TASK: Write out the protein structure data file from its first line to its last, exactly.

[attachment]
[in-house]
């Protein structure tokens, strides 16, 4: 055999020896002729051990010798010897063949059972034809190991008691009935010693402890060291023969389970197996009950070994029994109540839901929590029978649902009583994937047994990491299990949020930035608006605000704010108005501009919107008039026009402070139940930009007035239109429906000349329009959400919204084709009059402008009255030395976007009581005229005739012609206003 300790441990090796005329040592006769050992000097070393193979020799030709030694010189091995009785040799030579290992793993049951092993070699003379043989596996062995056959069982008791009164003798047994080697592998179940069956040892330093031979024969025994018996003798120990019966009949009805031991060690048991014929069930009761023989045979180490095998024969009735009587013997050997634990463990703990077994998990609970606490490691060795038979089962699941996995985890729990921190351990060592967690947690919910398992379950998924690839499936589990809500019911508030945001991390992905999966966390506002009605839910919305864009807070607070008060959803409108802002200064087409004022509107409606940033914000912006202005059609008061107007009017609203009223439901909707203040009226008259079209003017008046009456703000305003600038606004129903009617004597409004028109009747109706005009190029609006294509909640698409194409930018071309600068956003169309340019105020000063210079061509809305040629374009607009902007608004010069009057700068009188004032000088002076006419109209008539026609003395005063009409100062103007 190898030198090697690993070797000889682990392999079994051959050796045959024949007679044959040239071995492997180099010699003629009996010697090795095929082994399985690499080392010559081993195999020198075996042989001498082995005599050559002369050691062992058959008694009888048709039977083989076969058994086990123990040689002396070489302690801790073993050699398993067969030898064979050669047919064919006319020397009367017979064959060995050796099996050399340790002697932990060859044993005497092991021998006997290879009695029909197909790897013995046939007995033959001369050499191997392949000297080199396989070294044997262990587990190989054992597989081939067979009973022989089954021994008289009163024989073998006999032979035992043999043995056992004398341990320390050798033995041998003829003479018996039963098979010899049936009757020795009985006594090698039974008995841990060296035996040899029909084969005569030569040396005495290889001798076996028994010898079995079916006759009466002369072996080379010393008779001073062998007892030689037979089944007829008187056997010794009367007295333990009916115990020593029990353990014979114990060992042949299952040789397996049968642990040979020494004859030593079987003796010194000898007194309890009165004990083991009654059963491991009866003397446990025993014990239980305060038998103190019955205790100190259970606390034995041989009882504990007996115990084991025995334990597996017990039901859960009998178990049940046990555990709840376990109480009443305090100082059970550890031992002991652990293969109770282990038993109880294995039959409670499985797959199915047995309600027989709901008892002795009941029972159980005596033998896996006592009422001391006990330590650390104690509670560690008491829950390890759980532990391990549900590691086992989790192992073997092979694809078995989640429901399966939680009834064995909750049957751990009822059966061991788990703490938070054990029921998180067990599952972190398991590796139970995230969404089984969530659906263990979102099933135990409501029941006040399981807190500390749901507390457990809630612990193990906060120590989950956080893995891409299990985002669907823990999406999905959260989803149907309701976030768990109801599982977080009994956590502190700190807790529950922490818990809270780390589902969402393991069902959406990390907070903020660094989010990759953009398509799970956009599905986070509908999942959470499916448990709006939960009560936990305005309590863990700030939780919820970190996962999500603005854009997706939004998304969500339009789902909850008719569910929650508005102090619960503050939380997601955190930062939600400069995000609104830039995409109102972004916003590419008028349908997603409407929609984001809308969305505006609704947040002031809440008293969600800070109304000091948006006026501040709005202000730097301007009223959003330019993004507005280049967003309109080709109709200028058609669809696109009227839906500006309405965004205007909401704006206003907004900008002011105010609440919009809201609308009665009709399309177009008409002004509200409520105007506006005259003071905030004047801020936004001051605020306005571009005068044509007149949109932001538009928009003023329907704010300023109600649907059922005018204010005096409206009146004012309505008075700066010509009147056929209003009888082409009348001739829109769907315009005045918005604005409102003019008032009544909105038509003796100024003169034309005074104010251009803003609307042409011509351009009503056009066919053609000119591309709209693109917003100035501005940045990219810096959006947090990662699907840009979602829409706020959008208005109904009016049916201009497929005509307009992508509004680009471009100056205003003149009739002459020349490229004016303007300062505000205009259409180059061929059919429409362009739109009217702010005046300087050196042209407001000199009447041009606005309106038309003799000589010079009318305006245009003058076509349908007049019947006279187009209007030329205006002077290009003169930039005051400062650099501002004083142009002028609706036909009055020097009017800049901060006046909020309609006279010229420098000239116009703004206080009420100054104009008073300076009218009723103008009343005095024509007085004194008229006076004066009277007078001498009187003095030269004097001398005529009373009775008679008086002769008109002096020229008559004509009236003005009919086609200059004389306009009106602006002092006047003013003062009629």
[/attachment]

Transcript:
[in-house]
């Protein structure tokens, strides 16, 4: 055999020896002729051990010798010897063949059972034809190991008691009935010693402890060291023969389970197996009950070994029994109540839901929590029978649902009583994937047994990491299990949020930035608006605000704010108005501009919107008039026009402070139940930009007035239109429906000349329009959400919204084709009059402008009255030395976007009581005229005739012609206003 300790441990090796005329040592006769050992000097070393193979020799030709030694010189091995009785040799030579290992793993049951092993070699003379043989596996062995056959069982008791009164003798047994080697592998179940069956040892330093031979024969025994018996003798120990019966009949009805031991060690048991014929069930009761023989045979180490095998024969009735009587013997050997634990463990703990077994998990609970606490490691060795038979089962699941996995985890729990921190351990060592967690947690919910398992379950998924690839499936589990809500019911508030945001991390992905999966966390506002009605839910919305864009807070607070008060959803409108802002200064087409004022509107409606940033914000912006202005059609008061107007009017609203009223439901909707203040009226008259079209003017008046009456703000305003600038606004129903009617004597409004028109009747109706005009190029609006294509909640698409194409930018071309600068956003169309340019105020000063210079061509809305040629374009607009902007608004010069009057700068009188004032000088002076006419109209008539026609003395005063009409100062103007 190898030198090697690993070797000889682990392999079994051959050796045959024949007679044959040239071995492997180099010699003629009996010697090795095929082994399985690499080392010559081993195999020198075996042989001498082995005599050559002369050691062992058959008694009888048709039977083989076969058994086990123990040689002396070489302690801790073993050699398993067969030898064979050669047919064919006319020397009367017979064959060995050796099996050399340790002697932990060859044993005497092991021998006997290879009695029909197909790897013995046939007995033959001369050499191997392949000297080199396989070294044997262990587990190989054992597989081939067979009973022989089954021994008289009163024989073998006999032979035992043999043995056992004398341990320390050798033995041998003829003479018996039963098979010899049936009757020795009985006594090698039974008995841990060296035996040899029909084969005569030569040396005495290889001798076996028994010898079995079916006759009466002369072996080379010393008779001073062998007892030689037979089944007829008187056997010794009367007295333990009916115990020593029990353990014979114990060992042949299952040789397996049968642990040979020494004859030593079987003796010194000898007194309890009165004990083991009654059963491991009866003397446990025993014990239980305060038998103190019955205790100190259970606390034995041989009882504990007996115990084991025995334990597996017990039901859960009998178990049940046990555990709840376990109480009443305090100082059970550890031992002991652990293969109770282990038993109880294995039959409670499985797959199915047995309600027989709901008892002795009941029972159980005596033998896996006592009422001391006990330590650390104690509670560690008491829950390890759980532990391990549900590691086992989790192992073997092979694809078995989640429901399966939680009834064995909750049957751990009822059966061991788990703490938070054990029921998180067990599952972190398991590796139970995230969404089984969530659906263990979102099933135990409501029941006040399981807190500390749901507390457990809630612990193990906060120590989950956080893995891409299990985002669907823990999406999905959260989803149907309701976030768990109801599982977080009994956590502190700190807790529950922490818990809270780390589902969402393991069902959406990390907070903020660094989010990759953009398509799970956009599905986070509908999942959470499916448990709006939960009560936990305005309590863990700030939780919820970190996962999500603005854009997706939004998304969500339009789902909850008719569910929650508005102090619960503050939380997601955190930062939600400069995000609104830039995409109102972004916003590419008028349908997603409407929609984001809308969305505006609704947040002031809440008293969600800070109304000091948006006026501040709005202000730097301007009223959003330019993004507005280049967003309109080709109709200028058609669809696109009227839906500006309405965004205007909401704006206003907004900008002011105010609440919009809201609308009665009709399309177009008409002004509200409520105007506006005259003071905030004047801020936004001051605020306005571009005068044509007149949109932001538009928009003023329907704010300023109600649907059922005018204010005096409206009146004012309505008075700066010509009147056929209003009888082409009348001739829109769907315009005045918005604005409102003019008032009544909105038509003796100024003169034309005074104010251009803003609307042409011509351009009503056009066919053609000119591309709209693109917003100035501005940045990219810096959006947090990662699907840009979602829409706020959008208005109904009016049916201009497929005509307009992508509004680009471009100056205003003149009739002459020349490229004016303007300062505000205009259409180059061929059919429409362009739109009217702010005046300087050196042209407001000199009447041009606005309106038309003799000589010079009318305006245009003058076509349908007049019947006279187009209007030329205006002077290009003169930039005051400062650099501002004083142009002028609706036909009055020097009017800049901060006046909020309609006279010229420098000239116009703004206080009420100054104009008073300076009218009723103008009343005095024509007085004194008229006076004066009277007078001498009187003095030269004097001398005529009373009775008679008086002769008109002096020229008559004509009236003005009919086609200059004389306009009106602006002092006047003013003062009629």